From the Editor

By Carol Berkin

If the Civil War is the most significant event of our national history, the Battle of Gettysburg is surely its most memorable moment. For this issue of History Now, we asked our contributors to provide novel perspectives and new insights into a subject familiar to us all. We believe they have done a remarkable job—and we think you will also. Taken together, these essays touch upon the battle itself, as well as the efforts of women and men whose names are lost to us. But they also remind us that Gettysburg was a real town, not just a scene of battle; that photography has transformed our ability to see the past; that the preservation of historical sites offers us opportunities to visit that past and walk where the men and women who made history walked; and finally, that good history must separate myth from reality. These are powerful and moving essays that will help your students understand why we commemorate the Battle of Gettysburg.

In his essay "How the Town Shaped the Battle: Gettysburg 1863," Allen Guelzo offers us a portrait of the town and its people that helps us understand why Gettysburg became the site of this horrific confrontation between the Blue and the Grey and the effects this confrontation had upon the men and women who lived there. Guelzo shows us how the presence of a civilian population shaped the tactical and strategic choices made by both armies. Just as the wars in our lifetime have been, this war was not simply a contest between armies but a conflagration that swept up men and women who wore no uniforms.

In "The Brave Men, Living and Dead: Common Soldiers at the Battle of Gettysburg," Robert Bonner provides us powerful vignettes of ordinary men fighting and dying for causes they believed in. He helps us understand the impact that the death and destruction at Gettysburg had on the men who took the field and survived, and how difficult it was for them to share their experiences with loved ones back home. Long after the war was over, Bonner reminds us, the memories of it remained deeply etched in the memories of those who fought it.

Jane Schultz focuses on the aftermath of battle in her essay "Field Relief Work at Gettysburg." With thousands of dead and wounded lying on the battlefield, both army medical staffs and volunteers struggled to separate the living from the dead and provide care to those who needed it. The task was daunting, for no one had envisioned so many casualties; stretchers had to be found to remove the wounded, triage had to be performed, medical supplies distributed, and personnel gathered to perform a variety of medical duties. Schultz reminds us of the critical role that women played as nurses, both in the Sanitary Commission and as individual volunteers. And she shows us how these women improvised, finding ways to provide food and care in the face of scarcity and confusion. These women often had to battle the prejudices of male medical staff as well as the shortages of supplies.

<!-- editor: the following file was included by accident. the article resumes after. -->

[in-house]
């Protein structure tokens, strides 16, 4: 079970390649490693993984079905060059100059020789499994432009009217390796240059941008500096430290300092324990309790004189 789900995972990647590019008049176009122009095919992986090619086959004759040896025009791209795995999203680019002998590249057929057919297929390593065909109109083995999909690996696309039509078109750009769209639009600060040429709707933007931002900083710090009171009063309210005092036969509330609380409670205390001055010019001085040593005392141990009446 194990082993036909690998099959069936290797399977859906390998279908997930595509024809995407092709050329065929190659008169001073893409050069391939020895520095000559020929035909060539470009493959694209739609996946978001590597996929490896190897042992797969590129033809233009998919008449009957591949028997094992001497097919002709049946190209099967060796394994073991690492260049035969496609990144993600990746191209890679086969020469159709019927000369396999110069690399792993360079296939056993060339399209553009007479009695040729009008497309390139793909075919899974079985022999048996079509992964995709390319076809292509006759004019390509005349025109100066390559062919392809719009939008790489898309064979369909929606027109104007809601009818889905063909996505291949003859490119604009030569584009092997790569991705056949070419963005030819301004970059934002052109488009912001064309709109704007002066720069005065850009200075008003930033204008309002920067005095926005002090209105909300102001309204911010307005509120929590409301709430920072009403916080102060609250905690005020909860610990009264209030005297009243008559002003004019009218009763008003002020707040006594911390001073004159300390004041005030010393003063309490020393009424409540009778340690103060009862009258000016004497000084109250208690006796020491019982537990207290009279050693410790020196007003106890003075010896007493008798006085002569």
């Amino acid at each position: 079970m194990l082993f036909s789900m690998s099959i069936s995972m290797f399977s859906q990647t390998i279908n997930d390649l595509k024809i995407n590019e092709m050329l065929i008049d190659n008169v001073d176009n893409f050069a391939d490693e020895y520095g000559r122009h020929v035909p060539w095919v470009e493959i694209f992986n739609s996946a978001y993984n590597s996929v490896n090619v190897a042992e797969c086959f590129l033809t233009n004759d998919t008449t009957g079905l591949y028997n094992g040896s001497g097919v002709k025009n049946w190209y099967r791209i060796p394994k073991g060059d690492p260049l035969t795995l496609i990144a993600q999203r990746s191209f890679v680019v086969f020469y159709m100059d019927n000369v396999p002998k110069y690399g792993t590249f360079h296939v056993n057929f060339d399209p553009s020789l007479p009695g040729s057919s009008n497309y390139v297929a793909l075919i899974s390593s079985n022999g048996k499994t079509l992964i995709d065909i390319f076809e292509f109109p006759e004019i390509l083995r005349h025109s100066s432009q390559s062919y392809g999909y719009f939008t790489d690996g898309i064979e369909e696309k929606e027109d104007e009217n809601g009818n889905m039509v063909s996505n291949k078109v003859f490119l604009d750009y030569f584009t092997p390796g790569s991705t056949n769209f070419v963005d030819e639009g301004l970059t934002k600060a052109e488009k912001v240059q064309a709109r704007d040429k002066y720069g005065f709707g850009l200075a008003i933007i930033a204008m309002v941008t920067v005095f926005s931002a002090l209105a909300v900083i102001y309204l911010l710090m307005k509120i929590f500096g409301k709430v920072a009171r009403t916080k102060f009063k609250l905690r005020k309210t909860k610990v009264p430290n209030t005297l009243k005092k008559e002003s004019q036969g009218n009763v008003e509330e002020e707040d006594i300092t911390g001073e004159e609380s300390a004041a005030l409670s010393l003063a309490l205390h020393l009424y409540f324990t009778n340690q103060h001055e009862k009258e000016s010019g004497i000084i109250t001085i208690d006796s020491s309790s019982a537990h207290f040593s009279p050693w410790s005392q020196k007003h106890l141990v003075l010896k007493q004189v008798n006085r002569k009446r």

In "Lincoln’s ‘Flat Failure’: The Gettysburg Myth Revisited," Harold Holzer examines the many myths that have arisen around this most famous speech in American history. He begins by offering some reasons why Americans today so revere the Gettysburg Address. But he goes on to help us separate valid reasons from misconceptions. He explains why these myths came into being and why they have been sustained, but he reminds us of the most salient truth: the speech embodies the best of American ideals.

In "The Relevance of Gettysburg," D. Scott Hartwig reminds us of the evocative power of place as he walks us across the site of the national park and offers us a chance to see what General Meade saw and to put ourselves in the place of Robert E. Lee as he watched his men fleeing from the carnage. Being at the Gettysburg National Military Park, he shows us in several vignettes, provides visitors with deeper insights and with the chance to develop greater historical empathy. 

Finally, Garry Adelman carries Gettysburg into the classroom in "Sharing a Civil War Photograph with a Million People." He provides a stunning lesson in the history of photography itself, offering a step-by-step demonstration of its possibilities in 1863 and its possibilities today. He then gives teachers and students a number of hands-on projects that allow students to use the technology of photography itself and to research its use in the past.

In our interactive feature, Matthew Pinsker takes you on a tour of Gettysburg, a virtual trip you will not want to miss. And, as always, master teachers provide you with lesson plans that you can adapt to your own classroom as you see fit.

This year marks the 150th anniversary of the Battle of Gettysburg. We hope this issue of History Now will help you commemorate this event more fully and with greater historical understanding.

Carol Berkin